If the Comcast-TWC merger is approved, Comcast will divest 3.9 million customers and spin off a new company that Charter will run.
Comcast, as part of its ongoing efforts to win regulatory approval of its proposed $45 billion acquisition of Time Warner Cable
(TWC), has said it will divest 30 percent of its subscribers. On April 28, it announced it has a deal in the works
with rival cable company Charter Communications that will accomplish exactly that.
The deal proposes that the combined Comcast-TWC will divest approximately 3.9 million video customers.
More specifically, Comcast will sell 1.4 million subscribers to Charter for $7.3 billion, and then divest another 2.5 million subscribers into a new publicly traded company that it will own 67 percent of, while Charter will own 33 percent. The new company will have six independent directors, three of whom will be designated by Charter. Comcast will have no ownership interest and no role in managing the new company.
The deal would make Charter—which lost its own bid for TWC to Comcast and is currently the nation's fourth-largest cable company—the second largest cable provider in the country.
"The realignment of key cable markets achieved in these transactions will enable Comcast to fill in our footprint and deliver operational efficiencies and technology improvements," Comcast CEO Brian Roberts said in a statement.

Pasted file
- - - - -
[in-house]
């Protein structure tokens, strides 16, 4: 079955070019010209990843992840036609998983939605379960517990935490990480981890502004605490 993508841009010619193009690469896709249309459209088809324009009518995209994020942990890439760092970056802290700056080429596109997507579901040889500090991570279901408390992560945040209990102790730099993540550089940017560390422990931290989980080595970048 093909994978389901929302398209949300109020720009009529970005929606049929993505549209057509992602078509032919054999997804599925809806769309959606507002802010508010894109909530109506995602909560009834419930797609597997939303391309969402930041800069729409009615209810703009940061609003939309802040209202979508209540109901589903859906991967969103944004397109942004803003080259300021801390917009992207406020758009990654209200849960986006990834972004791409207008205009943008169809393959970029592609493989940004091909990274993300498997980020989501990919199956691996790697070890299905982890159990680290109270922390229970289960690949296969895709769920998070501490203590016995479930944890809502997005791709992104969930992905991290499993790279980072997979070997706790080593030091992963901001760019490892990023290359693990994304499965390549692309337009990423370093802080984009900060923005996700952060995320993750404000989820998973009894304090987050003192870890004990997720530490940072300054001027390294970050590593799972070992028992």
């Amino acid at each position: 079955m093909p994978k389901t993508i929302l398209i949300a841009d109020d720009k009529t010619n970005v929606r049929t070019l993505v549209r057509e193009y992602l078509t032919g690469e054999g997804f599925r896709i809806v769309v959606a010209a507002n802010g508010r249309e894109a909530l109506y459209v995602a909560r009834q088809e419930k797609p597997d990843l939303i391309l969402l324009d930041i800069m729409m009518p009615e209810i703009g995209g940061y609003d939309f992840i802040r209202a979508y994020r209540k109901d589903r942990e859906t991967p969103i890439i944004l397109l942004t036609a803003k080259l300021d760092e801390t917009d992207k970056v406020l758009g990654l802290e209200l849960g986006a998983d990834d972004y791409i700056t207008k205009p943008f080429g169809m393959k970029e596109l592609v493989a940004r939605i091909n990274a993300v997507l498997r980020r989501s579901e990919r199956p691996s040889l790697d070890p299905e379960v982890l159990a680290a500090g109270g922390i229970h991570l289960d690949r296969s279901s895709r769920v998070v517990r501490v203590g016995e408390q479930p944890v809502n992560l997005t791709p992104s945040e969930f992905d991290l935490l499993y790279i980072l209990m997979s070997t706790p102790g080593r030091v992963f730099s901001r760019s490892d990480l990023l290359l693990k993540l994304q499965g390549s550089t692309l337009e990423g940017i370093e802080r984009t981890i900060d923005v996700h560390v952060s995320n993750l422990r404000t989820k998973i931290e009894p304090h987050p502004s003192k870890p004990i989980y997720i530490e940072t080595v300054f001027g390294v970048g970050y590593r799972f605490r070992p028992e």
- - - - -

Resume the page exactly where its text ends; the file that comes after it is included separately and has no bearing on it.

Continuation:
Charter CEO Tom Rutledge added that the announced transactions will provide "greater scale, growth opportunities and improved geographical rationalization of our cable systems, which in turn will drive value for shareholders and more effective customer service."
A Changing Cable Industry
Before any of this can go through, regulators will have to allow the TWC-Comcast merger.
During a meeting of the U.S. Senate Committee on the Judiciary
April 9 to study the matter, executives from the cable companies argued that the greater scale they could achieve together is "essential" to compete in the fast-growing and fast-evolving technology landscape.
"New digital platform providers, with their roots in software and hardware, are using the robust Internet connectivity provided by Comcast, TWC and our competitors to grow into global powerhouses. These companies are increasingly pursuing new businesses that compete with ours," they said in written testimony.
Gene Kimmelman, president and CEO of Public Knowledge, a consumer advocacy group, said at the meeting that the deal would give Comcast control of nearly 50 percent of high-speed Internet access in the country, 30 percent of Multi-Channel Video Programming Distributor (MVPD) subscribers and almost 60 percent of cable subscribers.
Comcast owns NBC Universal, a movie studio and also numerous cable channels.
The deal, Kimmelman added, could "stifle slowly emerging competition from rivals such as Netflix and Amazon"; position Comcast as the dominant gatekeeper for all new services; slow the pace of equipment, device and service innovation to lock in maximum revenue for Comcast's own infrastructure and business model; and, among other offenses, drive up the cost of programming to other distributors and so increase prices to consumers.
The merger, he concluded, "must be rejected."
Comcast introduced a new video ad
April 28 telling Americans that the merged companies will extend net neutrality protections, make low-cost Internet access available to more families and make "life online better for more people." The tagline for the ad is, "Time Warner Cable and Comcast. Together is better for more people."
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